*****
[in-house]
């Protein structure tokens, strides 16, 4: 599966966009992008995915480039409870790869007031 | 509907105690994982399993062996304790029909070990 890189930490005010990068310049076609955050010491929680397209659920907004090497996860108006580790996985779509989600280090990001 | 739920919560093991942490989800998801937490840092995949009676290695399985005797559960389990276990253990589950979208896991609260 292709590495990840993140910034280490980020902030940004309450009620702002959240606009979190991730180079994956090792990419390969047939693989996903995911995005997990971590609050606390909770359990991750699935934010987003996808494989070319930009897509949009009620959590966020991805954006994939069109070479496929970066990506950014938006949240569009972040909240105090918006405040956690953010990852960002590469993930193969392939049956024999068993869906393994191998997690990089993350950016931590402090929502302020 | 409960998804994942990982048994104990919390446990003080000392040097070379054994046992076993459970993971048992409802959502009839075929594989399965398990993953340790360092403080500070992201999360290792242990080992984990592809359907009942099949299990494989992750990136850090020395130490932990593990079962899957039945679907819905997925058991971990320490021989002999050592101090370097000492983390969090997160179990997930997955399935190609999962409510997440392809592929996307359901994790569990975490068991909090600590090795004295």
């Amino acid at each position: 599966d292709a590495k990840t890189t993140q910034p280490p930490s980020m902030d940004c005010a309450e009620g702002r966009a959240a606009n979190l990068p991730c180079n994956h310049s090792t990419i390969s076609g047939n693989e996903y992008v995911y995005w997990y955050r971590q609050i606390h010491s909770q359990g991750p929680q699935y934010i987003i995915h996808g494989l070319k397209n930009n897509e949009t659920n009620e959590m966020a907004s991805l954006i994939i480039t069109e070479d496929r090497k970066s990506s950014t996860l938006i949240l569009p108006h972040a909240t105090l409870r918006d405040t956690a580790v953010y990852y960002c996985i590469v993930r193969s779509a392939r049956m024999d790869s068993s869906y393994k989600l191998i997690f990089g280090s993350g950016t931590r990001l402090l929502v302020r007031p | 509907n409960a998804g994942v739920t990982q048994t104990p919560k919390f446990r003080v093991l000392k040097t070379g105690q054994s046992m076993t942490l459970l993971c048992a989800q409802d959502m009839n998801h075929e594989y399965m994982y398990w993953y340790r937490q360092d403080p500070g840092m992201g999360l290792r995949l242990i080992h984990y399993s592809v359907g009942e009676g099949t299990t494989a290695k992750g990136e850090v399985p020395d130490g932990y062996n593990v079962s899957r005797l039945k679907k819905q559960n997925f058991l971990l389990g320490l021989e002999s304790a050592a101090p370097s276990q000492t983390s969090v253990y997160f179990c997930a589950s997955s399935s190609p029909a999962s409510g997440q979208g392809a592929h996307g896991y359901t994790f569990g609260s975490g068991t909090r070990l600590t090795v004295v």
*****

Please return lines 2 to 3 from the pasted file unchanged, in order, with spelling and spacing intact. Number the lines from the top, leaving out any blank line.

């Protein structure tokens, strides 16, 4: 599966966009992008995915480039409870790869007031 | 509907105690994982399993062996304790029909070990 890189930490005010990068310049076609955050010491929680397209659920907004090497996860108006580790996985779509989600280090990001 | 739920919560093991942490989800998801937490840092995949009676290695399985005797559960389990276990253990589950979208896991609260 292709590495990840993140910034280490980020902030940004309450009620702002959240606009979190991730180079994956090792990419390969047939693989996903995911995005997990971590609050606390909770359990991750699935934010987003996808494989070319930009897509949009009620959590966020991805954006994939069109070479496929970066990506950014938006949240569009972040909240105090918006405040956690953010990852960002590469993930193969392939049956024999068993869906393994191998997690990089993350950016931590402090929502302020 | 409960998804994942990982048994104990919390446990003080000392040097070379054994046992076993459970993971048992409802959502009839075929594989399965398990993953340790360092403080500070992201999360290792242990080992984990592809359907009942099949299990494989992750990136850090020395130490932990593990079962899957039945679907819905997925058991971990320490021989002999050592101090370097000492983390969090997160179990997930997955399935190609999962409510997440392809592929996307359901994790569990975490068991909090600590090795004295």
């Amino acid at each position: 599966d292709a590495k990840t890189t993140q910034p280490p930490s980020m902030d940004c005010a309450e009620g702002r966009a959240a606009n979190l990068p991730c180079n994956h310049s090792t990419i390969s076609g047939n693989e996903y992008v995911y995005w997990y955050r971590q609050i606390h010491s909770q359990g991750p929680q699935y934010i987003i995915h996808g494989l070319k397209n930009n897509e949009t659920n009620e959590m966020a907004s991805l954006i994939i480039t069109e070479d496929r090497k970066s990506s950014t996860l938006i949240l569009p108006h972040a909240t105090l409870r918006d405040t956690a580790v953010y990852y960002c996985i590469v993930r193969s779509a392939r049956m024999d790869s068993s869906y393994k989600l191998i997690f990089g280090s993350g950016t931590r990001l402090l929502v302020r007031p | 509907n409960a998804g994942v739920t990982q048994t104990p919560k919390f446990r003080v093991l000392k040097t070379g105690q054994s046992m076993t942490l459970l993971c048992a989800q409802d959502m009839n998801h075929e594989y399965m994982y398990w993953y340790r937490q360092d403080p500070g840092m992201g999360l290792r995949l242990i080992h984990y399993s592809v359907g009942e009676g099949t299990t494989a290695k992750g990136e850090v399985p020395d130490g932990y062996n593990v079962s899957r005797l039945k679907k819905q559960n997925f058991l971990l389990g320490l021989e002999s304790a050592a101090p370097s276990q000492t983390s969090v253990y997160f179990c997930a589950s997955s399935s190609p029909a999962s409510g997440q979208g392809a592929h996307g896991y359901t994790f569990g609260s975490g068991t909090r070990l600590t090795v004295v």